Atomic Heart: Review
Updated: May 21
Atomic Heart is an…interesting game to say the least. It is very common for games to emulate if not directly copy other games. However, there are occasions when they straight up copy certain aspects. The other series that it has taken inspiration from are clearly visible, but this isn’t a question of if the game emulates well. The real question is whether or not the game stands on its own as something worth your time.
Atomic Heart was released on the 21st of February 2023 developed by the Mundfish. The game has been released on all major consoles and has also been released onto Game Pass, which was the version that I played. Now, as with any multi-platform release nowadays there is always a question that has to be asked. Is this game worth paying for, especially as you probably won't buy a PC or Xbox to play it, So, is this game that is worth your time, or is there nothing here worth looking twice at?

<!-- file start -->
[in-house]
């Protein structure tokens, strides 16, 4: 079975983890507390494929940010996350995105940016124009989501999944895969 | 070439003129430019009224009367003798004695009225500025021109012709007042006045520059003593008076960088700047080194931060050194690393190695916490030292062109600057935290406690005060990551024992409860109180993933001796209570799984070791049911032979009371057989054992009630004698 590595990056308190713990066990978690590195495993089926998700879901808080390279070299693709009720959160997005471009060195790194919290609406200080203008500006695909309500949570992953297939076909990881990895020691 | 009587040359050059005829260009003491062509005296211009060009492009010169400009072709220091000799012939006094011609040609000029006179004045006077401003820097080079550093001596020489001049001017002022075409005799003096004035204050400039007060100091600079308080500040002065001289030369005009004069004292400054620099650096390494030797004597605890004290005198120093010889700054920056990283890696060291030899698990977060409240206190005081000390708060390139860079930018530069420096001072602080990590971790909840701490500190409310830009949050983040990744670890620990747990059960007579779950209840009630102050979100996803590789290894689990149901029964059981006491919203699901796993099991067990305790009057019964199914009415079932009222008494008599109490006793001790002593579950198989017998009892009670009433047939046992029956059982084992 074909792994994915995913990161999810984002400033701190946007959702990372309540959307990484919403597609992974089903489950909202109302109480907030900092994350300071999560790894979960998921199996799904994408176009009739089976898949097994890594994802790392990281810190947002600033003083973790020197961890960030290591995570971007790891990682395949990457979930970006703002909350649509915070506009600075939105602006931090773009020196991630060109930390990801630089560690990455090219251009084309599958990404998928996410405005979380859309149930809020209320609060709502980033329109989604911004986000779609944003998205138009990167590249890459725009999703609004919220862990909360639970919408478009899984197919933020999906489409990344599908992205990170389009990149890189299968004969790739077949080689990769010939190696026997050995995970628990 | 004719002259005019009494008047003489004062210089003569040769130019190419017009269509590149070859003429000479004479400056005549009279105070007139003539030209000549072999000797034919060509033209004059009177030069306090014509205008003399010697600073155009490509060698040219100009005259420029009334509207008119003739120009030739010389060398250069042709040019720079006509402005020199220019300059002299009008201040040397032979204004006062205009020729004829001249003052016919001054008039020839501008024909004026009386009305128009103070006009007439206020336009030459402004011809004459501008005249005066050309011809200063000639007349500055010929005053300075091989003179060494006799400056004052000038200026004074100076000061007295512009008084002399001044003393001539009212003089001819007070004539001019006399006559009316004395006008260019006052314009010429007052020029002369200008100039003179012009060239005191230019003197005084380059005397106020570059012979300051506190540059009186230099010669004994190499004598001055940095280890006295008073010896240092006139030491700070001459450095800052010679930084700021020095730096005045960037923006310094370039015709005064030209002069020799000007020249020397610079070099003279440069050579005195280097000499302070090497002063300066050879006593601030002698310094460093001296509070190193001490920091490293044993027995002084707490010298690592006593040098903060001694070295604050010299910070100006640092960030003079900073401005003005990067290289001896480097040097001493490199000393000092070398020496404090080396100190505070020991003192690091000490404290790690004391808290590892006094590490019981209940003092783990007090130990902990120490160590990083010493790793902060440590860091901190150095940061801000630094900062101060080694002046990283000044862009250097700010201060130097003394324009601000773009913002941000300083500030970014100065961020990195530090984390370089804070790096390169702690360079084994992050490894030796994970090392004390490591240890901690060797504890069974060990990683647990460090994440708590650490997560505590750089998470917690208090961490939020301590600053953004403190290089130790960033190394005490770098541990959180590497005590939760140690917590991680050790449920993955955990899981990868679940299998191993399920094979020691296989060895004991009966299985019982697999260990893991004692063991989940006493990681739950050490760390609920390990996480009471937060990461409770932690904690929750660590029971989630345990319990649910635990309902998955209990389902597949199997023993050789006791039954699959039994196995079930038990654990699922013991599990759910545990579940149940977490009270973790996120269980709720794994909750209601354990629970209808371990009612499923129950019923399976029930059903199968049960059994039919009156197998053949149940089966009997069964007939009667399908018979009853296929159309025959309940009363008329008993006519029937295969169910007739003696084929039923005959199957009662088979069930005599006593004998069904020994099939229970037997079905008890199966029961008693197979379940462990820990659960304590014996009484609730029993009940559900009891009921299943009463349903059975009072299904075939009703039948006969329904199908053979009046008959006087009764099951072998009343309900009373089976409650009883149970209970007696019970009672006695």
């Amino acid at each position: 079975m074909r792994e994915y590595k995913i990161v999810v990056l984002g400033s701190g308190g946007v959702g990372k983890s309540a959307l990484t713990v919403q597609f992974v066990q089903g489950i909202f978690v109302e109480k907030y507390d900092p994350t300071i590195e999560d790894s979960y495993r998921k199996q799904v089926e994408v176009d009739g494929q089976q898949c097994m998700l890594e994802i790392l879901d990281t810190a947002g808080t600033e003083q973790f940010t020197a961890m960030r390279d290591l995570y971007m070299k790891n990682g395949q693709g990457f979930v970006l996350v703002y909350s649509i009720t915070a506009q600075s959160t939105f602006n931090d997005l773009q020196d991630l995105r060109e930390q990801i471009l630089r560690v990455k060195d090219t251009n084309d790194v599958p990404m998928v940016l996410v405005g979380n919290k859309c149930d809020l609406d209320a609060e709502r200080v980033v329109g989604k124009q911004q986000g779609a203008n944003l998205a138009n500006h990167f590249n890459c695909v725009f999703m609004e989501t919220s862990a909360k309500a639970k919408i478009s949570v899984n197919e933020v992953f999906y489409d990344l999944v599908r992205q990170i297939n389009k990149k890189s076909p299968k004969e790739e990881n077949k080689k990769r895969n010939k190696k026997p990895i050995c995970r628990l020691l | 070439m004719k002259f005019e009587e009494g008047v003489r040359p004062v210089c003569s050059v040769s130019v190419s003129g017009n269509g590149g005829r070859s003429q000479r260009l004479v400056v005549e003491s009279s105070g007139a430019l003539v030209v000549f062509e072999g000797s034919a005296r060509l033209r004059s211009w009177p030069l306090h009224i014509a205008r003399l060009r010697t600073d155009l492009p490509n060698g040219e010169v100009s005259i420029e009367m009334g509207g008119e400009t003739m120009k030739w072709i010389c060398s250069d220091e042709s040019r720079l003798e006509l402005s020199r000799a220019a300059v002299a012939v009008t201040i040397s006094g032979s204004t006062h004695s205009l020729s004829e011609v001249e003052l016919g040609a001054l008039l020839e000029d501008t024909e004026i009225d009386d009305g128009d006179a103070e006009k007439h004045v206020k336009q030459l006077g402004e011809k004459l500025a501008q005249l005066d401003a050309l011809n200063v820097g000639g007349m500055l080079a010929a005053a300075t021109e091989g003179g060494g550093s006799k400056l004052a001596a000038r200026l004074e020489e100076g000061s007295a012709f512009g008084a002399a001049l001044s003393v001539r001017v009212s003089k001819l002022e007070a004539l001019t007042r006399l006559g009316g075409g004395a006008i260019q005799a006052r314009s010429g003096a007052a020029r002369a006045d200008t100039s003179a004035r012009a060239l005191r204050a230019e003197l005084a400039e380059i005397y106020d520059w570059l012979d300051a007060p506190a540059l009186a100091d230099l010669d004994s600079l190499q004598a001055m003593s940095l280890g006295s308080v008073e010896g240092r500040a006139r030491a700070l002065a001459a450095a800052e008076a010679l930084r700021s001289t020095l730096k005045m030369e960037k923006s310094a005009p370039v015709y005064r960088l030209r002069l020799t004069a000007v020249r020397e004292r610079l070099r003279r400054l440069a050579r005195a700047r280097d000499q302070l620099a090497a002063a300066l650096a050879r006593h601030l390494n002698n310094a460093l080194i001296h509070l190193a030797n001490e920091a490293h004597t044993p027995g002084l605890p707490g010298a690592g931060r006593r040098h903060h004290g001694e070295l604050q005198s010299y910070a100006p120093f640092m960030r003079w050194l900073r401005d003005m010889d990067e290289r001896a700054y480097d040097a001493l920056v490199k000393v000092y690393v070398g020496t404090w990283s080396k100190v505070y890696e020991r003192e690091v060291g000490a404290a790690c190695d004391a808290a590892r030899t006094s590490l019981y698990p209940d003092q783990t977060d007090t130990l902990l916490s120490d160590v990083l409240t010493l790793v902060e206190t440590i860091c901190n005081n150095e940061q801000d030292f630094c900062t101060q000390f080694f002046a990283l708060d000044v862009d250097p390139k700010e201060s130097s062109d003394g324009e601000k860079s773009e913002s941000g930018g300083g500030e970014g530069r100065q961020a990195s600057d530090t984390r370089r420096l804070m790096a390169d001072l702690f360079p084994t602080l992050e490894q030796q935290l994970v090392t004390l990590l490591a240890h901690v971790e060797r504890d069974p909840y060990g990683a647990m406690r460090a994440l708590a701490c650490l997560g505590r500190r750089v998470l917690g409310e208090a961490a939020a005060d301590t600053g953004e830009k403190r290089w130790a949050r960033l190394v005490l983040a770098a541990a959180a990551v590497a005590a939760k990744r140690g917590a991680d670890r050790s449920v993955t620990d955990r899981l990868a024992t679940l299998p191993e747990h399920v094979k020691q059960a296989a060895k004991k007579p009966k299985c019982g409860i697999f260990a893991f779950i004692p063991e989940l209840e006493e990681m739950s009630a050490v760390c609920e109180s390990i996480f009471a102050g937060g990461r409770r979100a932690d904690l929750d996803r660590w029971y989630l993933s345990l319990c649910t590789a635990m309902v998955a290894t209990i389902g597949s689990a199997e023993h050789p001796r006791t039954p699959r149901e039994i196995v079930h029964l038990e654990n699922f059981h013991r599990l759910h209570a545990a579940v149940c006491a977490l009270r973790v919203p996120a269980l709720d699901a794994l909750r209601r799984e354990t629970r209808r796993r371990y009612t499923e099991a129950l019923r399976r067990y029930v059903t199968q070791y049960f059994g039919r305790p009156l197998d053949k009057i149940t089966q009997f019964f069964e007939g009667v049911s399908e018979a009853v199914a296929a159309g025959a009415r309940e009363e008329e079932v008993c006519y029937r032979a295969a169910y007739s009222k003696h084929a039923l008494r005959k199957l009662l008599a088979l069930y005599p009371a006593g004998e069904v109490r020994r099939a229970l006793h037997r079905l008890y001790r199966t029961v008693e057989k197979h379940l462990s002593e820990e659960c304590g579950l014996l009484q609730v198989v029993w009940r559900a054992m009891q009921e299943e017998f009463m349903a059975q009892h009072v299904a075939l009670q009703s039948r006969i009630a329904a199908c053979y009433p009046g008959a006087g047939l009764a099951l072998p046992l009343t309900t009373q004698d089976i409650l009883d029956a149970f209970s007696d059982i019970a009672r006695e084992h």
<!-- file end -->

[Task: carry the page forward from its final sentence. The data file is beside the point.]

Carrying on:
Normally, when I do a review I will start by looking at the plot, then focus on the gameplay and finally take a look at what issues the game has. However, I don’t believe that would really do Atomic Heart justice, instead, I want to look at it from the games it takes inspiration from. This will also give us a chance to look at if it learnt the important lessons that those games took to heart. So, the plot follows the adventure of Agent P-3, an agent in an alternate universe where soviet Russia developed a specialist polymer that allowed it to, essentially, win the war. P-3, a person struck with a massive amount of memory loss, must explore facility 3826, but alas it has been overrun with killer robots and only a few humans survive.
If the idea of a gun-wielding amnesiac running around an alternate reality technological marvel while following the voices of the dead sounds weirdly familiar then WELL DONE, you played a videogame. To say that the basic set-up is incredibly Bioshock in its design, or System Shock if you’re as old as I am, would be a fair comparison. The player only has limited information, most of the lore comes from computers and audio logs. I will say, the talking corpses mechanic is one to remember, it’s ultimately nothing, but cool nonetheless. However, is this a bad thing? Bioshock was a great game, there’s nothing wrong with aping it. The problem is that the story characters just…aren’t there.